I found this to be a pattern with every FCPX tool — the first time out will take a while. For instance, using transforms drove me a little nuts, because I couldn’t grok how to get the handles to appear consistently on the object I was manipulating. Then I figured out to click on the Transform tool itself when the handles weren’t showing up, and I stopped losing minutes fumbling around in confusion.
The last thing I did when done stumbling and fumbling with FCPX was to add a brief top and tail. Both were the same video clip — a pre-rendered video my business partner made with Apple Motion.
Final rendering takes an enormous amount of time. Every added effect, every title, every graphic, etc. all has to be turned into video frames. FCPX renders in the background constantly with spare CPU cycles, but even so, the final render took dozens of minutes with my iMac cooling fans whirring away.
First time out, I rendered from FCPX directly into YouTube. Once FCPX is authorized to use your account, you can set YouTube as a sharing target.
I learned a couple of important things about YouTube.
The 360p issue was a surprise. I reacted by deleting what I thought were 360p renders, assuming I’d done something wrong that resulted in 360p, and not 1080p. But, the only mistake I made was not waiting long enough. After just a few minutes, the video was available in a variety of resolutions up to 1080p.
However, since I didn’t know about this “360p at first” issue, I deleted my first video. Then I re-rendered the video locally at 1080p, watched it to be sure it was what I expected, and then uploaded that to YouTube, only to have the same 360p result. I executed some google-fu, discovered my blunder, waited, and then the glory of 1080p washed over me.
Today, there are many networking technologies which haven’t been widely deployed. And among them are Internet Multicast and IPv6 although these two protocols have many benefits . But probably people are asking the correct question. Do we really need new protocol ? Or can we solve our problem with the existing mechanisms deployed on our […]
From the moment Cisco and VMware announced VXLAN some networking engineers complained that they'd lose visibility into the end-to-end path. It took a long while, but finally the troubleshooting tools started appearing in VXLAN environment: NVO3 working group defined Fault Managemnet framework for overlay networks and Cisco implemented at least parts of it in recent Nexus OS releases.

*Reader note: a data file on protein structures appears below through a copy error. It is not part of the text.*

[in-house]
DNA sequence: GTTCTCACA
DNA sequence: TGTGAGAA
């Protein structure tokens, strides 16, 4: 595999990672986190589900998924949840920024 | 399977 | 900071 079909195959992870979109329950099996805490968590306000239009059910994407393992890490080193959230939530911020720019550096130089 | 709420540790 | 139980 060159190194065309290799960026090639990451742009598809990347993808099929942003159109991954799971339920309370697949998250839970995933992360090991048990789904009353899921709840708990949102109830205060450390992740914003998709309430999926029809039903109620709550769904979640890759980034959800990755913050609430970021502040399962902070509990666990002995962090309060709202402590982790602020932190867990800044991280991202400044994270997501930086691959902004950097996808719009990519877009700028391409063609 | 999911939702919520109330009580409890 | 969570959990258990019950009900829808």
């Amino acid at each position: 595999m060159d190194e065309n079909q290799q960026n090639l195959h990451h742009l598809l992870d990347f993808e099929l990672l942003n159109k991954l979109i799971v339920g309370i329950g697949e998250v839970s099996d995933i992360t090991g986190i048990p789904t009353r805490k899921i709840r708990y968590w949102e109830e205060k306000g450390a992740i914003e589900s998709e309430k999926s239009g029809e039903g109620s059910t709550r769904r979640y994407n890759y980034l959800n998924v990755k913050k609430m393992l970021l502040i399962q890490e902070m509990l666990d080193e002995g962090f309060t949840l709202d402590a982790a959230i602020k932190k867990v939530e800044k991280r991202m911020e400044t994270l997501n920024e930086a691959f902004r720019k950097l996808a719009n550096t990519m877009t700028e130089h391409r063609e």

Although this post is from May 2016, Petr Lapukhov at Facebook outlines an method to replace routing protocols with a message bus to enable real network applications.
I’m doubtful that wider networking market would adopt something that doesn’t have BGP in the solution but Facebook has the resources to develop something like this and prove that it works. That could change perceptions. In any case, thought provoking reading.
Introducing Open/R — a new modular routing platform | Engineering Blog | Facebook Code | Facebook: “The Open/R software enables rapid prototyping and deployment of new applications to the network much more frequently than the industry’s standard development process. To create an interoperable standard, the industry’s process is often lengthy due to code being built independently by multiple vendors and then slowly deployed to their customer networks. Furthermore, every vendor has to accommodate for the demands of numerous customers — complicating the development process and requiring features that are not always useful universally.”
Increasingly coming to the view that BGP-EVPN is a big deal. Neither vendors or customers can imagine their networks without a 30 year old routing protocol so this is the half-pregnant, half-arsed solution that seems likely to gain widespread adoption.
You can mangle BGP configuration with an application and call it SDN. Heck, IXPs have been doing that for a decade so its not new.